Figure 2.

Chart for determining 10-year mortality in men who have never smoked. The chart indicates the number of men per 1,000 who will die from various diseases or any cause during the next 10 years, beginning at the indicated age. The shaded area indicates age and cause-of-death combinations with less than one dead per 1,000 men. (AIDS = acquired immunodeficiency syndrome.)

Reprinted with permission from Woloshin S, Schwartz LM, Welch HG. Risk charts: putting cancer in context. J Natl Cancer Inst 2002;94:801.

10-Year Mortality Risk: Male Never Smokers


Figure 2.

Chart for determining 10-year mortality in men who have never smoked. The chart indicates the number of men per 1,000 who will die from various diseases or any cause during the next 10 years, beginning at the indicated age. The shaded area indicates age and cause-of-death combinations with less than one dead per 1,000 men. (AIDS = acquired immunodeficiency syndrome.)

Reprinted with permission from Woloshin S, Schwartz LM, Welch HG. Risk charts: putting cancer in context. J Natl Cancer Inst 2002;94:801.

10-Year Mortality Risk: Female Smokers

Figure 3.

Chart for determining 10-year mortality in women who smoke. The chart indicates the number of women per 1,000 who will die from various diseases or any cause during the next 10 years, beginning at the indicated age. The shaded area indicates age and cause-of-death combinations with less than one dead per 1,000 women. (AIDS = acquired immunodeficiency syndrome.)

Reprinted with permission from Woloshin S, Schwartz LM, Welch HG. Risk charts: putting cancer in context. J Natl Cancer Inst 2002;94:802.

View Large

10-Year Mortality Risk: Female Smokers


Figure 3.

Chart for determining 10-year mortality in women who smoke. The chart indicates the number of women per 1,000 who will die from various diseases or any cause during the next 10 years, beginning at the indicated age. The shaded area indicates age and cause-of-death combinations with less than one dead per 1,000 women. (AIDS = acquired immunodeficiency syndrome.)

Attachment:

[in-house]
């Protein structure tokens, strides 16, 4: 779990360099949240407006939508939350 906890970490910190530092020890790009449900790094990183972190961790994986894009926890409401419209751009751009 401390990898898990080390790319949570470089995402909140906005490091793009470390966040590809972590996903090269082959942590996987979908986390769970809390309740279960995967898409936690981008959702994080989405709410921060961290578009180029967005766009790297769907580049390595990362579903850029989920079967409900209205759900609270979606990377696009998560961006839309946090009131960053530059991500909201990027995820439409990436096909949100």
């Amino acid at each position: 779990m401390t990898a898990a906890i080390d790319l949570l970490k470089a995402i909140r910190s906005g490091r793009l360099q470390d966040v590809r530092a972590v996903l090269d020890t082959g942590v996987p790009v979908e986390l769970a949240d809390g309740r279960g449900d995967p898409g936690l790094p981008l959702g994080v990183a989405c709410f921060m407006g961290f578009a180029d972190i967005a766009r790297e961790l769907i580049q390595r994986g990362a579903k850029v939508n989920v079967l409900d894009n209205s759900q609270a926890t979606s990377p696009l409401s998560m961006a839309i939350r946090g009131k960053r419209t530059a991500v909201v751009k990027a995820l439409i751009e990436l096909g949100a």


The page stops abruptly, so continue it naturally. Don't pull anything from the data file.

Reprinted with permission from Woloshin S, Schwartz LM, Welch HG. Risk charts: putting cancer in context. J Natl Cancer Inst 2002;94:802.

10-Year Mortality Risk: Female Smokers


Figure 3.

Chart for determining 10-year mortality in women who smoke. The chart indicates the number of women per 1,000 who will die from various diseases or any cause during the next 10 years, beginning at the indicated age. The shaded area indicates age and cause-of-death combinations with less than one dead per 1,000 women. (AIDS = acquired immunodeficiency syndrome.)

Reprinted with permission from Woloshin S, Schwartz LM, Welch HG. Risk charts: putting cancer in context. J Natl Cancer Inst 2002;94:802.

10-Year Mortality Risk: Female Never Smokers

Figure 4.

Chart for determining the 10-year mortality in women who have never smoked. The chart indicates the number of women per 1,000 who will die from various diseases or any cause during the next 10 years, beginning at the indicated age. The shaded area indicates age and cause-of-death combinations with less than one dead per 1,000 women. (AIDS = acquired immunodeficiency syndrome.)

Reprinted with permission from Woloshin S, Schwartz LM, Welch HG. Risk charts: putting cancer in context. J Natl Cancer Inst 2002;94:800.

View Large

10-Year Mortality Risk: Female Never Smokers


Figure 4.

Chart for determining the 10-year mortality in women who have never smoked. The chart indicates the number of women per 1,000 who will die from various diseases or any cause during the next 10 years, beginning at the indicated age. The shaded area indicates age and cause-of-death combinations with less than one dead per 1,000 women. (AIDS = acquired immunodeficiency syndrome.)